Responding to a request from the Graduate Management Admission Council® (GMAC®), a leading international bank has joined with experienced service providers in student financial aid to create a new pilot lending program for international students who attend graduate business schools around the world.
MCLEAN, Va., Feb. 12 /PRNewswire-USNewswire/ -- Responding to a request from the Graduate Management Admission Council® (GMAC®), a leading international bank has joined with experienced service providers in student financial aid to create a new pilot lending program for international students who attend graduate business schools around the world.
The pilot is prepared to provide at least $500 million in loans to students in about 40 business schools in the United States and Europe, beginning with the 2009-10 academic year.
International students, who comprise a high percentage of all U.S. graduate business school enrollment, have been especially hard-hit by the financial crisis. They are not eligible for federal loans and several major lenders have terminated the "no-cosigner" student loan programs that were widely used by this group.
"Our role has been to act as a 'convening authority,' bringing together business school administrators, lending organizations, and other resources to help develop a solution to this challenge," said David A. Wilson, GMAC president and CEO. "Schools greatly value the talent and diversity that international students add to the classroom, and we all want to ensure that these students and future world leaders continue to have access to graduate business education."
The new lending structure is designed to be school-centric and school-controlled and is not dependent on any particular bank or group of banks. Students who borrow under the program will not be required to secure co-signers. Schools involved in the program will not own loans, incur up-front costs, or have liability for individual loan defaults.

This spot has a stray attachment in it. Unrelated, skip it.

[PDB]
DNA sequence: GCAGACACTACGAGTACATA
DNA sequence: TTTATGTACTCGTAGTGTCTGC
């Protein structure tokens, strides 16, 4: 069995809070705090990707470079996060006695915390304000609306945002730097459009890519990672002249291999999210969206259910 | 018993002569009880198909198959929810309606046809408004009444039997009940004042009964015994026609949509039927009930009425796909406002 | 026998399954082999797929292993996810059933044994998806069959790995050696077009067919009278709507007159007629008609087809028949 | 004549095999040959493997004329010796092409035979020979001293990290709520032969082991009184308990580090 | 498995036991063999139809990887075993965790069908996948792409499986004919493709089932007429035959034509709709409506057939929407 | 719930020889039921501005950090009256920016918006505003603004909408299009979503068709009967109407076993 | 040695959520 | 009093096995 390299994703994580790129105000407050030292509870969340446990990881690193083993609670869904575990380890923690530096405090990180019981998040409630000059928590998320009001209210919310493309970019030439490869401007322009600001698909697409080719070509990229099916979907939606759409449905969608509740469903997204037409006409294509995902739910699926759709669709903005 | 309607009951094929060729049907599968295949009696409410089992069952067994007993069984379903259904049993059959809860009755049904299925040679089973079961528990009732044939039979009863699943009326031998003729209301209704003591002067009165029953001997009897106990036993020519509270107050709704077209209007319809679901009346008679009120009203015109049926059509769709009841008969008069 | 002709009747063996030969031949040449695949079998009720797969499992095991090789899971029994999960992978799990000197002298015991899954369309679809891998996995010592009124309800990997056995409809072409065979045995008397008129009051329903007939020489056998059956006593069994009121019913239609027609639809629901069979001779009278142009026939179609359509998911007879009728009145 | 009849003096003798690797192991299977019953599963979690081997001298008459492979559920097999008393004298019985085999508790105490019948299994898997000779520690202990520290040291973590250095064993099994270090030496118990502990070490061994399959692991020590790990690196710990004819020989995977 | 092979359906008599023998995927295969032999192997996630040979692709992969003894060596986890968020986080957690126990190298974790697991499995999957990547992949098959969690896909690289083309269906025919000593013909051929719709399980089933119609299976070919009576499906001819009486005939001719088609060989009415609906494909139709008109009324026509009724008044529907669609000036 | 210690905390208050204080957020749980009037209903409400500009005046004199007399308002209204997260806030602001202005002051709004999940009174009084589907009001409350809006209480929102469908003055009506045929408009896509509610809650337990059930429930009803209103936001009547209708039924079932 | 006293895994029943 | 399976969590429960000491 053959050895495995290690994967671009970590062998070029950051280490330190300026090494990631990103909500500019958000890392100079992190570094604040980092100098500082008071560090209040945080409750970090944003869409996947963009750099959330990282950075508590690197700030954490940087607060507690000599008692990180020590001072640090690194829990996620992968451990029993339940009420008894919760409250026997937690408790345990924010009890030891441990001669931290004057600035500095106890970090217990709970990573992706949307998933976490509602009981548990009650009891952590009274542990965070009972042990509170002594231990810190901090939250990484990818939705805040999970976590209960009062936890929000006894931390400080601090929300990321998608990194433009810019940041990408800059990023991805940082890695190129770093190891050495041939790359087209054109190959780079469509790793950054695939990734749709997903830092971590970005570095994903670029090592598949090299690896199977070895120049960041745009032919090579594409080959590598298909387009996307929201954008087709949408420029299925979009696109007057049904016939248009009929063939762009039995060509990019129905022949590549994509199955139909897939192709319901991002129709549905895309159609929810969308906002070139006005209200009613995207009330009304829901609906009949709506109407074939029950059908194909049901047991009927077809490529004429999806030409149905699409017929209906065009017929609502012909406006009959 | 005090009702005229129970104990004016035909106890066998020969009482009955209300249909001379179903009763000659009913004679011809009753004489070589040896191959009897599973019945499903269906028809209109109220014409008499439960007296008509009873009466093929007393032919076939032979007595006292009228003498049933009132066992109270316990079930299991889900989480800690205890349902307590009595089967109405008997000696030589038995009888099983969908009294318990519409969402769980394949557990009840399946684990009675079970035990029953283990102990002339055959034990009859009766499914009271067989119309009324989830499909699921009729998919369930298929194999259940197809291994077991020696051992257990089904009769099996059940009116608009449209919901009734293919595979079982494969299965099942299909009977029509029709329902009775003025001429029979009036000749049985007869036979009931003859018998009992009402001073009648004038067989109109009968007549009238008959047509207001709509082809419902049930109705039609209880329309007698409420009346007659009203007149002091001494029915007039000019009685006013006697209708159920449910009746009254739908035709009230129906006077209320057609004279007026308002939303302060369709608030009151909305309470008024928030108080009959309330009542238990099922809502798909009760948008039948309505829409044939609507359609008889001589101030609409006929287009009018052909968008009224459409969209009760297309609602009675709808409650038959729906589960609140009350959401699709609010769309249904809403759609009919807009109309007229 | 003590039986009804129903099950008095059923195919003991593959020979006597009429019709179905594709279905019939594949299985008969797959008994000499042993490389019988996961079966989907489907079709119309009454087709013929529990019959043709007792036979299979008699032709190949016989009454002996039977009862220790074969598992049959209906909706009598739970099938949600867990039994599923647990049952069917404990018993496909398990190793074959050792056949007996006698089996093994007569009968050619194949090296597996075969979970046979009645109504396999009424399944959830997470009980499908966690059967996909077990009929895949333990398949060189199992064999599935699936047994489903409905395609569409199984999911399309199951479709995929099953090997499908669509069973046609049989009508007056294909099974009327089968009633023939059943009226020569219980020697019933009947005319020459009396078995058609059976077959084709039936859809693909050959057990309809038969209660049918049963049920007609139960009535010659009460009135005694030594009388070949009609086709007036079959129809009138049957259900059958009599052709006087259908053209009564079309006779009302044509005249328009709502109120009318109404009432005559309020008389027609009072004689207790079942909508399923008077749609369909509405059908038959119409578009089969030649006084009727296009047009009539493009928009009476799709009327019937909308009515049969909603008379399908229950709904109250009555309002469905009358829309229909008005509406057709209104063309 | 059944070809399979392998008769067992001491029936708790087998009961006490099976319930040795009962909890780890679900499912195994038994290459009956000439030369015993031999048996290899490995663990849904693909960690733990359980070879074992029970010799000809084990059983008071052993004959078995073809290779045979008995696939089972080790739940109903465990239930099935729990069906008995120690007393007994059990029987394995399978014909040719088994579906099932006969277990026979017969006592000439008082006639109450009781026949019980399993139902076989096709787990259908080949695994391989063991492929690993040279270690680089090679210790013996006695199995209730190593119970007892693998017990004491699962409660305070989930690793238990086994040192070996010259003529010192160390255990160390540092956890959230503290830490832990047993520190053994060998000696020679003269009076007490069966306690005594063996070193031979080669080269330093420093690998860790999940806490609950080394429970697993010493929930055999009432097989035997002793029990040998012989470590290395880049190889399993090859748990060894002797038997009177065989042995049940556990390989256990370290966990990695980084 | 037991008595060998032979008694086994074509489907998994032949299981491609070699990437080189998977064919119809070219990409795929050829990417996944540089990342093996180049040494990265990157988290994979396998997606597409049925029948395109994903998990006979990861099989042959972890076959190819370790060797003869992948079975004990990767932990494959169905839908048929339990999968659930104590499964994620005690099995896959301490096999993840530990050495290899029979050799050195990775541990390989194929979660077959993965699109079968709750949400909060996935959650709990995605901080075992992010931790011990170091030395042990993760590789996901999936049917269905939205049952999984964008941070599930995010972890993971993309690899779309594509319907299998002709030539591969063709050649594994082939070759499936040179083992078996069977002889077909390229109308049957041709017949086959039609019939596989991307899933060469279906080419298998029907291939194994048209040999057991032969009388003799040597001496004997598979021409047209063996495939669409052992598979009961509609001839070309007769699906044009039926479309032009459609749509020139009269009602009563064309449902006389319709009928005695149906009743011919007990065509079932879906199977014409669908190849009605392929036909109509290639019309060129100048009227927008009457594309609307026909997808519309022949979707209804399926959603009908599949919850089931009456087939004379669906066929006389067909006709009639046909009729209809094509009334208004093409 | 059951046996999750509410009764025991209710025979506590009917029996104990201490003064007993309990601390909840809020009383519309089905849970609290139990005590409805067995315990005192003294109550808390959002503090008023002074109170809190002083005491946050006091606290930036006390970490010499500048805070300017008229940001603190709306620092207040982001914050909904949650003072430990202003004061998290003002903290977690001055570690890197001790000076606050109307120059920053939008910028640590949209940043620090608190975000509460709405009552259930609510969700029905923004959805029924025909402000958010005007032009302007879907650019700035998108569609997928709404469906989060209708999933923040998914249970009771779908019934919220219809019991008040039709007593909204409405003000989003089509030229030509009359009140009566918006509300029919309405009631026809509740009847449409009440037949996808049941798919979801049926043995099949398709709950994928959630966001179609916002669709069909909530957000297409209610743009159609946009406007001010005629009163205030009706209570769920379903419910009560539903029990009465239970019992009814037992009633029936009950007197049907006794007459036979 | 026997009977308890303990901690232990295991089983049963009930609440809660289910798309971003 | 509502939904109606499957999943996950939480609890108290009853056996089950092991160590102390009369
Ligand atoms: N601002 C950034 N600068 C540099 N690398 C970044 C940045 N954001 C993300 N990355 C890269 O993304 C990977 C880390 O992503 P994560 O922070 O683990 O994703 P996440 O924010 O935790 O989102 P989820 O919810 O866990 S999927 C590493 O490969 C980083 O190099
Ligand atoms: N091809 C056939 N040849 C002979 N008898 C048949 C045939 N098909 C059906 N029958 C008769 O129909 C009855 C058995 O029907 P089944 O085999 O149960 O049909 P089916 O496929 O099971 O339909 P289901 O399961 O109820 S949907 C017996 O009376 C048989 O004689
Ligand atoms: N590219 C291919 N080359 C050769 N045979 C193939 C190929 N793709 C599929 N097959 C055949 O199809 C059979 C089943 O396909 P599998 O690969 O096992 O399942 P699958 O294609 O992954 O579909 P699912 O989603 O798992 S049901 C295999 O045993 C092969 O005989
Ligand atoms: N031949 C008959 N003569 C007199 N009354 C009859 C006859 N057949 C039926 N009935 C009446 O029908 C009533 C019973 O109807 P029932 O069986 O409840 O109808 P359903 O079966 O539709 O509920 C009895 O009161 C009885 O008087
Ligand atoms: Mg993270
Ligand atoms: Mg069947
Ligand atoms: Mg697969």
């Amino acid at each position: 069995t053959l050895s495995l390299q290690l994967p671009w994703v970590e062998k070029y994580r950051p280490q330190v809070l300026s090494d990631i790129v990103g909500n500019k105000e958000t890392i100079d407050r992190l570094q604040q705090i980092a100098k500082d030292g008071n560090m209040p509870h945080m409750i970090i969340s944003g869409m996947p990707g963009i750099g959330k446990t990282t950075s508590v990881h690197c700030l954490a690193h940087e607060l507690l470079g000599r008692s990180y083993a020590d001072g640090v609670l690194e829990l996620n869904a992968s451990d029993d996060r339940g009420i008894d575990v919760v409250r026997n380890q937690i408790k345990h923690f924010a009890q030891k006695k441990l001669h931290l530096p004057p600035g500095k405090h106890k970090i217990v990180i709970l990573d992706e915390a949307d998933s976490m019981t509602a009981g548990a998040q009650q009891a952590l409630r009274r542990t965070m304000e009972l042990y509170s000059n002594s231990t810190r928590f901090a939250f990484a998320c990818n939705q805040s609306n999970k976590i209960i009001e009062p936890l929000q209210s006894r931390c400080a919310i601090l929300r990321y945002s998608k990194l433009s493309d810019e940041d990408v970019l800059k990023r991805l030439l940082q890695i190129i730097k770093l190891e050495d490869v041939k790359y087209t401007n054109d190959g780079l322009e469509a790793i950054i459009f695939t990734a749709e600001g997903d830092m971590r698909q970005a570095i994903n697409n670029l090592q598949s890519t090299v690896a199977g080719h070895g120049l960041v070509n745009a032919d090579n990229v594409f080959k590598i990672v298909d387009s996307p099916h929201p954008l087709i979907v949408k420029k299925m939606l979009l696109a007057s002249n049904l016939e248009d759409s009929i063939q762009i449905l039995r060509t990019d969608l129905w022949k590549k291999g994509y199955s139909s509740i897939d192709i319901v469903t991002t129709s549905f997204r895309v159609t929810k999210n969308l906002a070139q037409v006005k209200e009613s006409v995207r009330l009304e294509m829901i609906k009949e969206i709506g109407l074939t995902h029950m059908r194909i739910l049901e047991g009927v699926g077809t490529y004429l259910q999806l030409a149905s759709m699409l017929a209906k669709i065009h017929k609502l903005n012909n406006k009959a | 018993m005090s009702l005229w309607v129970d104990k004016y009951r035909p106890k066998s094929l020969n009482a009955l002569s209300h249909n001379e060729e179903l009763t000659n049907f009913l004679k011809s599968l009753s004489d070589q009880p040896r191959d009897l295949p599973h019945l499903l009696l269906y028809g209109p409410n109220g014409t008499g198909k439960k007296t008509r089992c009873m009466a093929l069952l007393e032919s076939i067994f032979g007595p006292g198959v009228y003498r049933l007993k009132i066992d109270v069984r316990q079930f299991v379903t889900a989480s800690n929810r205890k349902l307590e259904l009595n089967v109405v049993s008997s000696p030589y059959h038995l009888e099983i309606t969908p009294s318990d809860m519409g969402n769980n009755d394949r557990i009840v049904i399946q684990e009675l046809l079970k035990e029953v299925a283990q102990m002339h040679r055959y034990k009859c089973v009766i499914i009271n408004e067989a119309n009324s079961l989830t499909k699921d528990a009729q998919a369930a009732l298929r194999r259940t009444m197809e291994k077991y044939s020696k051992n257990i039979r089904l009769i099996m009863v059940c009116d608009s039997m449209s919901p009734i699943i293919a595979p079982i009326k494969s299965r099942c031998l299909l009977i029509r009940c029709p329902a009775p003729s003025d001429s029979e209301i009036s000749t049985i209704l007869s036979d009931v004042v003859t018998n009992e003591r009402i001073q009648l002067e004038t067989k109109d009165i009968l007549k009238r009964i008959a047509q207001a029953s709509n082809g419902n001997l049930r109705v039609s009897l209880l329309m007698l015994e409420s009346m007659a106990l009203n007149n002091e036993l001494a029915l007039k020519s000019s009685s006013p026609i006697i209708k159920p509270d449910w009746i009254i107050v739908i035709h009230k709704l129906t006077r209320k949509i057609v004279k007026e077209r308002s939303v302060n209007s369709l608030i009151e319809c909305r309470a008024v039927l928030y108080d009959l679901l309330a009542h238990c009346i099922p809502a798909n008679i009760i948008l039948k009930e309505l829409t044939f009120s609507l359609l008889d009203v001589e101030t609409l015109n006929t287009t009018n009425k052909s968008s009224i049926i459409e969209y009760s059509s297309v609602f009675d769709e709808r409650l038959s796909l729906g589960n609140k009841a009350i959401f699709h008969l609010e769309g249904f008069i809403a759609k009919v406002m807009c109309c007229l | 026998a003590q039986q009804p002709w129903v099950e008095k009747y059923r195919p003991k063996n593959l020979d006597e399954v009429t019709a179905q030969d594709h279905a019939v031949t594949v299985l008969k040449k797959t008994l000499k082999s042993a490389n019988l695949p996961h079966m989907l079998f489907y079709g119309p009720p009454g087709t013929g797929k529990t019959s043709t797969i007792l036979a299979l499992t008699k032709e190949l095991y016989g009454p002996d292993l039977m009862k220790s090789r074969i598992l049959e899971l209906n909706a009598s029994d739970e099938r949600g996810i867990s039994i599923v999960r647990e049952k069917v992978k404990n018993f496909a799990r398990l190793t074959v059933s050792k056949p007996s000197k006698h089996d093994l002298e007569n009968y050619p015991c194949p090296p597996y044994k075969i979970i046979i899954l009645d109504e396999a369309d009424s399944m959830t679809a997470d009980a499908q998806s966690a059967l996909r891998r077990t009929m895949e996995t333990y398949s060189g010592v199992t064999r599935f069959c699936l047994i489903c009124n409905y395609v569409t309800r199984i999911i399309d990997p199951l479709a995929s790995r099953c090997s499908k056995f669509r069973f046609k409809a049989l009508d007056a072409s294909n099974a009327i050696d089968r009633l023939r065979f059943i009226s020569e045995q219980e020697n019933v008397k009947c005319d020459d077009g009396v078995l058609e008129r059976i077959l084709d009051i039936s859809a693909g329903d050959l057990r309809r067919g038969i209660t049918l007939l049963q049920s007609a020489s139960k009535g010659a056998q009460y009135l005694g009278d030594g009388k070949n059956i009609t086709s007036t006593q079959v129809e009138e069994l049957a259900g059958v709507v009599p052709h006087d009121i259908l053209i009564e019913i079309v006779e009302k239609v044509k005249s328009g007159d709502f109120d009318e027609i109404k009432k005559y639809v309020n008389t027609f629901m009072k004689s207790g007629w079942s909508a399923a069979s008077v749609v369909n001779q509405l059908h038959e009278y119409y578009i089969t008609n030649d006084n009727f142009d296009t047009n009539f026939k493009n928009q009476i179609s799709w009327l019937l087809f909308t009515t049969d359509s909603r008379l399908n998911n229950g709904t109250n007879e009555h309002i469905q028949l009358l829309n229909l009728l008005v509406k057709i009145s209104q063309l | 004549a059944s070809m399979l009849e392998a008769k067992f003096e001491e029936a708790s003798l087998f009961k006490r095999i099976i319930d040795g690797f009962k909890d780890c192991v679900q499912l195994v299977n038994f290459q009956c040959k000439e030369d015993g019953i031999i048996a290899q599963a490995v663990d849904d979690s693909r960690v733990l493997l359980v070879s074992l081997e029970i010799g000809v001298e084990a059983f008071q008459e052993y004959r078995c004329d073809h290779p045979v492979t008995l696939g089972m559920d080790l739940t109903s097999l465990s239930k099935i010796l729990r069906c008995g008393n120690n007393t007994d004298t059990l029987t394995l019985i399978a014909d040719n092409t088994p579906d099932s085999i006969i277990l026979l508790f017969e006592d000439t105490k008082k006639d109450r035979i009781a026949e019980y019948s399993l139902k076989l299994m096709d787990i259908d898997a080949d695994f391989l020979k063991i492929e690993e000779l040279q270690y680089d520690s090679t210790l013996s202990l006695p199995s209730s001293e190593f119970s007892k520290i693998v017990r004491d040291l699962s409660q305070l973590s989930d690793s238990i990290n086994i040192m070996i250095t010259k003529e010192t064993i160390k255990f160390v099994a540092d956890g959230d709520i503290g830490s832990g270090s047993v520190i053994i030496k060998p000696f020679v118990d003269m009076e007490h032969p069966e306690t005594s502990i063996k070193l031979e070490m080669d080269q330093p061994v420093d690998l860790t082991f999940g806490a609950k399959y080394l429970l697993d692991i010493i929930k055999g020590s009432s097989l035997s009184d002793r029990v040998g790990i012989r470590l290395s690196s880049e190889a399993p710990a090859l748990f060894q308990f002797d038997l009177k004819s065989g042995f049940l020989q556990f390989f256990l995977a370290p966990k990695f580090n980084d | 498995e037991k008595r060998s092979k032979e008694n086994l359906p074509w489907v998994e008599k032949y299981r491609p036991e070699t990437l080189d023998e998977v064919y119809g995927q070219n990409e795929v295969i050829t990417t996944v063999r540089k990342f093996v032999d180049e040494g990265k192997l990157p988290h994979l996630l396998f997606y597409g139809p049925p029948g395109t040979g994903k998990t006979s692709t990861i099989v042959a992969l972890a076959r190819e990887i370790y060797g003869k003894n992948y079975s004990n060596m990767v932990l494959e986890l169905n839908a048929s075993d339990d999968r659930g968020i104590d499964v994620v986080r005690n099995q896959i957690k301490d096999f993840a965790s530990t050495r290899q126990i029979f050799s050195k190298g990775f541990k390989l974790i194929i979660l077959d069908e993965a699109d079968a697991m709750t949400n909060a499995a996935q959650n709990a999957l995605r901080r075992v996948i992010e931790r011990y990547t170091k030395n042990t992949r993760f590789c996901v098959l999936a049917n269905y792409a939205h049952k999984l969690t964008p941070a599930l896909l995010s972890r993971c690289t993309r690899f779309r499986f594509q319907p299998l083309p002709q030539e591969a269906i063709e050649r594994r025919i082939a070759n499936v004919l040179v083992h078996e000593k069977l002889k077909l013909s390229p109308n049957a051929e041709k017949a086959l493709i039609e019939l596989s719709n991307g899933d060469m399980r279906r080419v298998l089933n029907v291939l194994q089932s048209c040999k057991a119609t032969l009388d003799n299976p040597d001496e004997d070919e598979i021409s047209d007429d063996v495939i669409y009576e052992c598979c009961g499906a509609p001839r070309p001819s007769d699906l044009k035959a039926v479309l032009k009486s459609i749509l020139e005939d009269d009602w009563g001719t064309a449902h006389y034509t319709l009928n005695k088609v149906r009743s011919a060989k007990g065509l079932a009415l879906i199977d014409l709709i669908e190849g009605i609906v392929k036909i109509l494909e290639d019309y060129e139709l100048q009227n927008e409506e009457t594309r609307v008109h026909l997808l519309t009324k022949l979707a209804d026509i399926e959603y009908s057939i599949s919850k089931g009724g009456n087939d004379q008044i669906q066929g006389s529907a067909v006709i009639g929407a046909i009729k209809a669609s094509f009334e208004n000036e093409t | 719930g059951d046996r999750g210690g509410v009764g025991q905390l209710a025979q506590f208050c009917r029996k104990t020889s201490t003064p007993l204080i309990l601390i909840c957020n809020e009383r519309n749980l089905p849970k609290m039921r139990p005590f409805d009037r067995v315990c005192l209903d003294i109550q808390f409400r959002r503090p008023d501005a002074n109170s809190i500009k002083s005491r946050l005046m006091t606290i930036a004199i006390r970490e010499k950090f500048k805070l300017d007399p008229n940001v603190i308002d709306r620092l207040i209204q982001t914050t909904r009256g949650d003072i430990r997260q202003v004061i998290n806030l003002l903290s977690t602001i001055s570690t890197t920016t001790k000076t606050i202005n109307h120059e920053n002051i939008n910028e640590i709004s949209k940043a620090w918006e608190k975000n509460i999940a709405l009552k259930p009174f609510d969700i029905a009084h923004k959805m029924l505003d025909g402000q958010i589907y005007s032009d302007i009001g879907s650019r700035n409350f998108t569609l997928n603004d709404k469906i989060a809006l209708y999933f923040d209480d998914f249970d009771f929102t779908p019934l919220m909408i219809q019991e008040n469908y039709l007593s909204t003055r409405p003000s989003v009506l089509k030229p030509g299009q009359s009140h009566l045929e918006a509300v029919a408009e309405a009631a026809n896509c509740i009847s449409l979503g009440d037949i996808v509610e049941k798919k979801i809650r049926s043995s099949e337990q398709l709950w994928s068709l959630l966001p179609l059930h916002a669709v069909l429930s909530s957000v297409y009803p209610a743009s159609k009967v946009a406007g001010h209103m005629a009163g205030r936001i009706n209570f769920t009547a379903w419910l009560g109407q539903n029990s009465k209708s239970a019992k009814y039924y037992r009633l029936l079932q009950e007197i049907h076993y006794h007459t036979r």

A key participant in the project is Kevin Moehn of Moehn Management, Inc., a new company established to bring lending organizations together to facilitate student loans through a program that "delivers a sustainable and dependable structure for business schools to finance international students." Moehn helped create the MBA LOANS program that provided billions of dollars in low cost loans to graduate business school students. Most recently, he was executive vice president of Sallie Mae, responsible for developing numerous successful programs to meet the special borrowing needs of diverse groups of students.
Wilson added that GMAC, which is a non-profit education organization of leading graduate business schools worldwide, may serve as an advisor to the program, but will have no management, operational, or financial interest. "Our job is to serve and help our schools," Wilson commented. "GMAC has been a catalyst in this process. We were able to initiate and influence significant change, without actually being a part of it."
GMAC, founded by a group of leading business school deans in 1954, also owns the Graduate Management Admission Test® (GMAT®), which is the world's leading predictor of success in graduate management education and is taken by more than 250,000 students annually in more than 100 countries.
SOURCE: Graduate Management Admission Council
Web site: http://www.gmac.com/